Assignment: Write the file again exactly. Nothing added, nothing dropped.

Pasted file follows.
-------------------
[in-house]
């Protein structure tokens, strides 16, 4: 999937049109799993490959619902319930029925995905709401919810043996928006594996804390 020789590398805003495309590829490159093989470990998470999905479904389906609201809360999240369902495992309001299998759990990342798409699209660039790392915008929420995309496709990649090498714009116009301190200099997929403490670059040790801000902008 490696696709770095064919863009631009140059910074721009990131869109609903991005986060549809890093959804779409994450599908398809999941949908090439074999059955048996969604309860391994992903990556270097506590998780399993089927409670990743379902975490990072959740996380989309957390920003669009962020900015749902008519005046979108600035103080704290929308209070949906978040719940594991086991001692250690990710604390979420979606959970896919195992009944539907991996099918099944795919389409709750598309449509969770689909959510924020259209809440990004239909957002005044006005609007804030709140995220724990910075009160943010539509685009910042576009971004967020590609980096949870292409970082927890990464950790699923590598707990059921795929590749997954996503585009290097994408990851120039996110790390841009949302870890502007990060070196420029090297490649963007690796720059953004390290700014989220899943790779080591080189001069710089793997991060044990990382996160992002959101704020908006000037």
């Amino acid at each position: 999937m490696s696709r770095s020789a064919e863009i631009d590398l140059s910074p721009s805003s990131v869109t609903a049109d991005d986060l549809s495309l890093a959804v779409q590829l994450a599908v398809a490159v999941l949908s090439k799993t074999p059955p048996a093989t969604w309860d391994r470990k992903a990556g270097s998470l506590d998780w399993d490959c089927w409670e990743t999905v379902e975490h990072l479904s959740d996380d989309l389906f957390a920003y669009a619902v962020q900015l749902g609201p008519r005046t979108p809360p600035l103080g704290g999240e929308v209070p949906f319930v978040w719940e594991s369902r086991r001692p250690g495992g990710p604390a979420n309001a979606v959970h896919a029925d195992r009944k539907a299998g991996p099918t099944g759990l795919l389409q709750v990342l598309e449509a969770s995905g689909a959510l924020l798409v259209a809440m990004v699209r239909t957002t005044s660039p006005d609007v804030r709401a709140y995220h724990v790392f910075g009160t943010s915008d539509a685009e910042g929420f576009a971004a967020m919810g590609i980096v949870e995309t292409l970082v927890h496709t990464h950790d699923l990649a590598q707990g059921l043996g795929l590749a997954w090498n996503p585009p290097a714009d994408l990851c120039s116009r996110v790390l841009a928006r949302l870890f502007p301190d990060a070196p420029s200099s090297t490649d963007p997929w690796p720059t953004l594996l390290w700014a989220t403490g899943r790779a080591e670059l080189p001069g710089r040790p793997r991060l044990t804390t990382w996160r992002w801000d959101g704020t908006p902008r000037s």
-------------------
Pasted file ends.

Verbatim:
[in-house]
């Protein structure tokens, strides 16, 4: 999937049109799993490959619902319930029925995905709401919810043996928006594996804390 020789590398805003495309590829490159093989470990998470999905479904389906609201809360999240369902495992309001299998759990990342798409699209660039790392915008929420995309496709990649090498714009116009301190200099997929403490670059040790801000902008 490696696709770095064919863009631009140059910074721009990131869109609903991005986060549809890093959804779409994450599908398809999941949908090439074999059955048996969604309860391994992903990556270097506590998780399993089927409670990743379902975490990072959740996380989309957390920003669009962020900015749902008519005046979108600035103080704290929308209070949906978040719940594991086991001692250690990710604390979420979606959970896919195992009944539907991996099918099944795919389409709750598309449509969770689909959510924020259209809440990004239909957002005044006005609007804030709140995220724990910075009160943010539509685009910042576009971004967020590609980096949870292409970082927890990464950790699923590598707990059921795929590749997954996503585009290097994408990851120039996110790390841009949302870890502007990060070196420029090297490649963007690796720059953004390290700014989220899943790779080591080189001069710089793997991060044990990382996160992002959101704020908006000037």
């Amino acid at each position: 999937m490696s696709r770095s020789a064919e863009i631009d590398l140059s910074p721009s805003s990131v869109t609903a049109d991005d986060l549809s495309l890093a959804v779409q590829l994450a599908v398809a490159v999941l949908s090439k799993t074999p059955p048996a093989t969604w309860d391994r470990k992903a990556g270097s998470l506590d998780w399993d490959c089927w409670e990743t999905v379902e975490h990072l479904s959740d996380d989309l389906f957390a920003y669009a619902v962020q900015l749902g609201p008519r005046t979108p809360p600035l103080g704290g999240e929308v209070p949906f319930v978040w719940e594991s369902r086991r001692p250690g495992g990710p604390a979420n309001a979606v959970h896919a029925d195992r009944k539907a299998g991996p099918t099944g759990l795919l389409q709750v990342l598309e449509a969770s995905g689909a959510l924020l798409v259209a809440m990004v699209r239909t957002t005044s660039p006005d609007v804030r709401a709140y995220h724990v790392f910075g009160t943010s915008d539509a685009e910042g929420f576009a971004a967020m919810g590609i980096v949870e995309t292409l970082v927890h496709t990464h950790d699923l990649a590598q707990g059921l043996g795929l590749a997954w090498n996503p585009p290097a714009d994408l990851c120039s116009r996110v790390l841009a928006r949302l870890f502007p301190d990060a070196p420029s200099s090297t490649d963007p997929w690796p720059t953004l594996l390290w700014a989220t403490g899943r790779a080591e670059l080189p001069g710089r040790p793997r991060l044990t804390t990382w996160r992002w801000d959101g704020t908006p902008r000037s």